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  • Oklahoma Alliance For Healthy Families

Three things to expect that you weren't expecting: information about the vitamin K shot, hepatitis B


By Dr. Sarah Palm


The amount and variety of information during pregnancy can be overwhelming. Protecting your baby from day one, though, is your top priority. The Vitamin K shot, Hepatitis B vaccine and preventative antibiotic eye treatments are available to help you protect your baby from day one. Ask your doctor about what to expect after birth, including which treatments will be offered so you can make an informed decision.


The American Academy of Family Physicians, the American Academy of Pediatrics and the Centers for Disease Control and Prevention (CDC) recommends all three for newborns almost immediately after birth. See the CDC's immunization schedule for children here.


Why do newborns need these interventions?


The Hepatitis B vaccine, the Vitamin K shot and the eye ointment are considered standard care to help protect your newborn from getting sick in the first months of life. Your newborn’s immune system (germ fighters) are also new and so these interventions are lifesaving. Prevention is always preferred over treatment, especially of serious issues that may not be easily detected in young infants. Helping your baby get the best start begins with choosing these interventions at birth.


Why is the vitamin K shot necessary?


Vitamin K actually comes from the German word “koagulation,” the process by which blood clots that we know of as coagulation.


According to the CDC, all babies are born with a deficiency in vitamin K, and they cannot easily make more. Vitamin K does not cross the placenta and only small amounts are in breastmilk or formula; about 90% of the vitamin K adults consume comes from leafy green vegetables. There is no dietary option that offers sufficient vitamin K for newborns.


Your newborn is at risk of internal bleeding because of vitamin K deficiency, which can cause motor skill delays and even death. Giving the vitamin K shot at birth ensures that all babies are protected. The CDC reports that “newborns who do not get a vitamin K shot are 81 times more likely to develop severe bleeding than those who get the shot.”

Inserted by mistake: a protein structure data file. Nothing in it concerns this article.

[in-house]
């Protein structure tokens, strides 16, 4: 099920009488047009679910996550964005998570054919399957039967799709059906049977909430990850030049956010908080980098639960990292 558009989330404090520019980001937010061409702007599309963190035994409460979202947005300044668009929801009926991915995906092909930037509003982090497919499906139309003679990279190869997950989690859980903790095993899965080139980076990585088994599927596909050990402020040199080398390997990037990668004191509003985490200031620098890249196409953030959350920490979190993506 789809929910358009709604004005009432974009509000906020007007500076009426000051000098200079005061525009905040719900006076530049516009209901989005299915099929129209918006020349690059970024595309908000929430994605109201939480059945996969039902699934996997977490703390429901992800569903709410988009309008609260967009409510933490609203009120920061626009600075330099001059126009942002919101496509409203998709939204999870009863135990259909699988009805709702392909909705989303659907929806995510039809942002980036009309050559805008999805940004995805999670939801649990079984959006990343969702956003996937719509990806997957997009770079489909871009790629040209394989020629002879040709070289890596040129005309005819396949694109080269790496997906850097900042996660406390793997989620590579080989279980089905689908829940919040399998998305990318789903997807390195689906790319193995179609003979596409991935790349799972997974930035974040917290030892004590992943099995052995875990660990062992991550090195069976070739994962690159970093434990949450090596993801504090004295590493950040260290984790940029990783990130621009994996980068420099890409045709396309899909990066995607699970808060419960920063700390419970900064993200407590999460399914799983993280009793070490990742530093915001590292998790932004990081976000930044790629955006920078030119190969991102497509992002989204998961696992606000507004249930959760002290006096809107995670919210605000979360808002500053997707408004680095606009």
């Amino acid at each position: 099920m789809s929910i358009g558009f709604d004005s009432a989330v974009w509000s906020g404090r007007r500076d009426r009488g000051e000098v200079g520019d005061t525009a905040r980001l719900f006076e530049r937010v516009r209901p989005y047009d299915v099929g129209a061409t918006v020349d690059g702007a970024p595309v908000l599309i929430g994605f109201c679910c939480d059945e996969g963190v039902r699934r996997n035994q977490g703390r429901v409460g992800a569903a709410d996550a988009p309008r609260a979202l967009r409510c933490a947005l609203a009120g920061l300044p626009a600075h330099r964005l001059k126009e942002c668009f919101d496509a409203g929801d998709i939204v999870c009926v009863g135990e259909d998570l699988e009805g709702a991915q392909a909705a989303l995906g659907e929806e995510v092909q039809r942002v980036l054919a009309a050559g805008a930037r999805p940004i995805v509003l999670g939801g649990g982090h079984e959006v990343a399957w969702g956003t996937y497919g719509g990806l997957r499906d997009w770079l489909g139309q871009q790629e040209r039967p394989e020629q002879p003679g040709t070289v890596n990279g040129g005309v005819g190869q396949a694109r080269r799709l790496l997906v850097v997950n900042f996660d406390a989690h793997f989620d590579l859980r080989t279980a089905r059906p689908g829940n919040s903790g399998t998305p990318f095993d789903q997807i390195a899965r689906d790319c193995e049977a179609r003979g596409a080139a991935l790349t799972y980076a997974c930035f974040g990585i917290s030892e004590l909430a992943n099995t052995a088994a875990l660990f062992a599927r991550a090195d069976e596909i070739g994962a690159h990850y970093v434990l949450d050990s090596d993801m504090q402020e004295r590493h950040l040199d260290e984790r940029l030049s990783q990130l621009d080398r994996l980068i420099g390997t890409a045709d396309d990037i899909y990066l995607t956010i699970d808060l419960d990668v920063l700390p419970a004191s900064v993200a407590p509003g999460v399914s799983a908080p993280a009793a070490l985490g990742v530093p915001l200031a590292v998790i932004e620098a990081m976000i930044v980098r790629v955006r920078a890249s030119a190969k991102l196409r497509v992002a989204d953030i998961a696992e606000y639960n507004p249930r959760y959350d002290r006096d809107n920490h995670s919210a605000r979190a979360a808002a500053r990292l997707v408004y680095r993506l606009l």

Get answers to frequently asked questions about the vitamin K shot here.


Why is the Hepatitis B vaccine necessary?


The Hepatitis B shot helps prevent babies from getting sick with the Hepatitis B virus, which can unknowingly be passed from mother to baby at birth. It also reduces the spread of the virus which is important as it is estimated that there are 250 million carriers worldwide who can be asymptomatic, so they may spread it to others before the illness is detected.


While many people recover from Hepatitis B without lifelong effects, others die from the virus or develop life-long liver damage. Cancer is also associated with Hepatitis B even after recovery. There is no cure for Hepatitis B and newborns who get sick cannot fight the virus on their own. The vaccine is a 3 shot series and will be given at the 2 month and 6 month well-child visits to ensure full protection. If the baby’s first dose is not received at birth, it alters the vaccine schedule and leaves the child vulnerable to the virus for a longer period of time.


Find out more about the Hepatitis B shot.

Why is antibiotic eye ointment necessary?


Antibiotic eye ointment is usually applied topically to your newborn’s eyes in the first hour after birth. Babies may be exposed to E.coli, bacteria and even sexually transmitted infections (STIs) as they pass through the birth canal. Contact with chlamydia and gonorrhea can cause blindness.


While conjunctivitis (pink eye) in older children is often resolved with just antibiotic drops after symptoms are noticed, newborns may require IV treatment. Going too long with pink eye can also cause blindness. Damage to the surface of the eye (cornea) is often already done before it is detected in newborns, so antibiotic ointment helps prevent that from the start.


Find out more about the benefits of antibiotic eye ointment.


If you have questions about your newborn’s treatment while you are in recovery, talk with your doctor or ask questions about routine care during your hospital tour. Pediatricians also offer prenatal visits before baby is born if you want to meet baby’s doctor before they arrive.


A healthy start is the very first gift you can give your baby. Protecting your newborn from day one can help prevent issues throughout his or her life.


About Dr. Sarah Palm

Dr. Sarah Palm is a Board-Certified Pediatrician and has been in practice at Just Kids Pediatrics since 2014. She is passionate about serving kids from birth and onward. She loves partnering with families to help keep their children healthy and safe.


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